As it celebrates its fifth birthday, the McColl Pond Environmental Learning Center in Savage is becoming a magnet for school classes, as well as for weddings and other events.
Pauline Bold held a red tail hawk during a demonstration at the McColl Pond Environmental Learning Center. The center in Savage, hailed as a groundbreaking way to educate the community about environmental issues when it opened in 2009, is celebrating its fifth “birthday.”
Jon Allen had been thinking for years about building an environmental learning center in Savage, where he worked for the city’s parks and natural resources departments, when in 2009 the city and the Jeffers Foundation opened the doors on a $2.45 million, LEED Gold-certified facility on the shores of McColl Pond.
Today, the McColl Pond Environmental Learning Center is a mainstay in the environmental education programs for nearby schools and is booking events one year in advance. The center recently celebrated its fifth “birthday” with free outdoor yoga, music, kite-building and a show of birds of prey.
It’s a great payoff for a city that for many years quietly funded free naturalist education in area schools, an activity that got them noticed by Paul Oberg, CEO of the Jeffers Foundation, which ultimately contributed $800,000 to the center.
“I can’t speak more positively about … their attitude toward their community and their children,” said Oberg, whose Wayzata-based center focuses on promoting environmental education. “It seems to be a dedication and a focus in Savage,” he said, “and I don’t see it as prevalent in other cities.”
Starting in the 1990s, Allen and part-time naturalists started working with Glendale Elementary, across the road from McColl Pond. They taught students how to snowshoe and identify animal tracks and led them on nature hikes.
Today, classes throughout the Prior Lake-Savage and Burnsville-Eagan-Savage school districts are at the McColl center several times a week during the school year, exploring the pond and prairie and sometimes even the building. There’s plenty to explore: Parts of the building are made with recycled wheat and wood. It limits runoff with rain gardens, concrete that lets water flow back into the soil and thousands of rooftop plants to capture the rain. A 2010 state Legacy grant put a solar array on the roof; the building already collected passive light through its tall southern windows.
The center has been a particular blessing for Glendale Elementary, whose teachers take classes there on walking field trips at least every other week, said principal Sam Richardson. Walking in the prairie, marsh and woods, students record how the seasons change in their science notebooks. Teachers often integrate the environmental setting into writing and math lessons they can teach in the center’s classrooms.
“It’s really been an amazing resource for us,” said Richardson, especially with the Prior Lake-Savage district’s two year-old commitment to “E-STEM,” education that emphasizes the environment, science, technology and math.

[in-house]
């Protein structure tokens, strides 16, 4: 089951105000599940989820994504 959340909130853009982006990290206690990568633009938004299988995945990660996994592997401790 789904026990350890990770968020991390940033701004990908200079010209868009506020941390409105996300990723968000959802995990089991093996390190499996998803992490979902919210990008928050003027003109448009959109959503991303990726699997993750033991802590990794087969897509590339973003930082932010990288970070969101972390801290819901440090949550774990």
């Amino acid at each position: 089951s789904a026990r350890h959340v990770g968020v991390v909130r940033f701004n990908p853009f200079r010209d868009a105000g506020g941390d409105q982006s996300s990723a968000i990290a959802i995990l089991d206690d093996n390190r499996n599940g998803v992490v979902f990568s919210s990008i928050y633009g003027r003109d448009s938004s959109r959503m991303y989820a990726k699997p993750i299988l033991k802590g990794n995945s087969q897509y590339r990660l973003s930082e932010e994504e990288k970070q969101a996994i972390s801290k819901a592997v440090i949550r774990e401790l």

As part of the city’s agreement with the Jeffers Foundation, schools in the local districts use the center for free “in perpetuity,” Oberg said.
The center does charge for weddings, graduations and other events, and the growth in demand helped the center break even for the first time last year. The first few years were quiet, said Robbie Bunnel, who books events for the center. But two years ago, word-of-mouth caught on among parents of graduating students. The center had enough traffic to organize a “graduation fair” with food vendors and printing companies. Today, registrants line up each Monday to book the center months in advance.
For Allen, a three-decade veteran of city staff, the McColl center is the fruit of an idea he’s had since 1991. But he gives credit to the city’s leadership for funding most of the $2.45 million project. He said that commitment is part of a tradition in Savage: More than one-third of the city’s 17 square miles is set aside as open space. In 1995, during the construction boom, the city passed an ordinance that made developers preserve trees or pay to replace them elsewhere.
“We consider ourselves a natural resource-based community,” Allen said.
Now that the center is established, he said, the next phase is to build out one room with science-museum-like dioramas of the trees, water and soil that make up the pond’s ecosystem. Plans to build and fund it are still down the road.
In the meantime, Allen is content. Reflecting on what the center has become in its first five years, he talks about buses pulling up, full of kids, and their laughter as they run around in the open air. It makes him happy to see them fishing on the pier, looking for animal tracks or making tracks of their own as they hike or snowshoe.
“It’s one of those feel-good stories,” he said.
Graison Hensley Chapman is a Northfield freelance writer.